Digital raw capture has nothing to do with sRGB which is based on a theoretical emissive display (CRT) circa 1994 or so. Digital cameras don't even have a color gamut! Digital cameras have a color mixing function. Basically, a color mixing function is a mathematical representation of a measured color as a function of the three standard monochromatic RGB primaries needed to duplicate a monochromatic observed color at its measured wavelength. Cameras don’t have primaries, they have spectral sensitivities, and the difference is important because a camera can capture all sorts of different primaries. Two different primaries may be captured as the same values by a camera, and the same primary may be captured as two different values by a camera (if the spectral power distributions of the primaries are different). A camera has colors it can capture and encode as unique values compared to others, that are imaginary (not visible) to us. There are colors we can see, but the camera can't capture that are imaginary to it. Most of the colors the camera can "see" we can see as well. Yet some cameras can “see (captures) colors“ outside the spectral locus however every attempt is usually made to filter those out. Most important is the fact that cameras “see colors“ inside the spectral locus differently than humans. I know of no shipping camera that meets the Luther-Ives condition. This means that cameras exhibit significant observer metameric failure compared to humans. The camera color space differs from a more common working color space in that it does not have a unique one to one transform to and from CIE XYZ. This is because the camera has different color filters than the human eye, and thus "sees" colors differently. Any translation from camera color space to CIE XYZ space is therefore an approximation.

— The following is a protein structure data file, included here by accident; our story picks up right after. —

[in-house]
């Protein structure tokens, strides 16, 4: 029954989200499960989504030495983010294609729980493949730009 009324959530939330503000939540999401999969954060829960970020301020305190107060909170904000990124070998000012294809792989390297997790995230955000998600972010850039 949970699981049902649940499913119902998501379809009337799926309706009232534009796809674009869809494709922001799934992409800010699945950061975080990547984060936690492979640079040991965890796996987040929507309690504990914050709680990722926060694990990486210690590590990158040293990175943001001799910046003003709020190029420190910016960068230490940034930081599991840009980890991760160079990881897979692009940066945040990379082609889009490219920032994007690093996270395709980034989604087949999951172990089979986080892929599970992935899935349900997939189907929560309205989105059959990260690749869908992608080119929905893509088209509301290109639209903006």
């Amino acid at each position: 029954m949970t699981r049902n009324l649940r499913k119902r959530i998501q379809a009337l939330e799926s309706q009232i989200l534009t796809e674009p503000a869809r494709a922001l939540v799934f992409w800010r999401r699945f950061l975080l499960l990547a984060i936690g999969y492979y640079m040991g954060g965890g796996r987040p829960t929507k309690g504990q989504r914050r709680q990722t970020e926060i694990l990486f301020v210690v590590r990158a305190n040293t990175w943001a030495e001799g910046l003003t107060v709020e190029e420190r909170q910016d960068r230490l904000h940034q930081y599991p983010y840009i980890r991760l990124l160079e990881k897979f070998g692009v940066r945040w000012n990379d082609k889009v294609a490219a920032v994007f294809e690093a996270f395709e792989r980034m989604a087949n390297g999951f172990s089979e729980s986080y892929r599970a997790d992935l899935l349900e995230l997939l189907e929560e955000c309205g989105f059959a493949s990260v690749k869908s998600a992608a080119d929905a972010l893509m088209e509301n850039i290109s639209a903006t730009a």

The point is that if you think of camera primaries you can come to many incorrect conclusions because cameras capture spectrally. On the other hand, displays create colors using primaries. Primaries are defined colorimetrically so any color space defined using primaries is colorimetric. Native (raw) camera color spaces are almost never colorimetric, and therefore cannot be defined using primaries. Therefore, the measured pixel values don't even produce a gamut until they're mapped into a particular RGB space. Before then, *all* colors are (by definition) possible.

Raw image data is in some native camera color space, but it is not a colorimetric color space, and has no single “correct” relationship to colorimetry. The same thing could be said about a color film negative.
Someone has to make a choice of how to convert values in non-colorimetric color spaces to colorimetric ones. There are better and worse choices, but no single correct conversion (unless the “scene” you are photographing has only three independent colorants, like when we scan film).

Do raw files have a color space? Fundamentally, they do, but we or those handling this data in a converter may not know what that color space is. The image was recorded through a set of camera spectral sensitivities which defines the intrinsic colorimetric characteristics of the image. One simple way to think of this is that the image was recorded through a set of "primaries" and these primaries define the color space of the image.

If we had spectral sensitivities for the camera, that would make the job of mapping to CIE XYZ better and easier, but we'd still have decisions on what to do with the colors the camera encodes, that are imaginary to us.


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Tulloch

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Re: Why do digital cameras capture the full visible spectrum?
« Reply #4 on: May 02, 2021, 05:16:09 pm »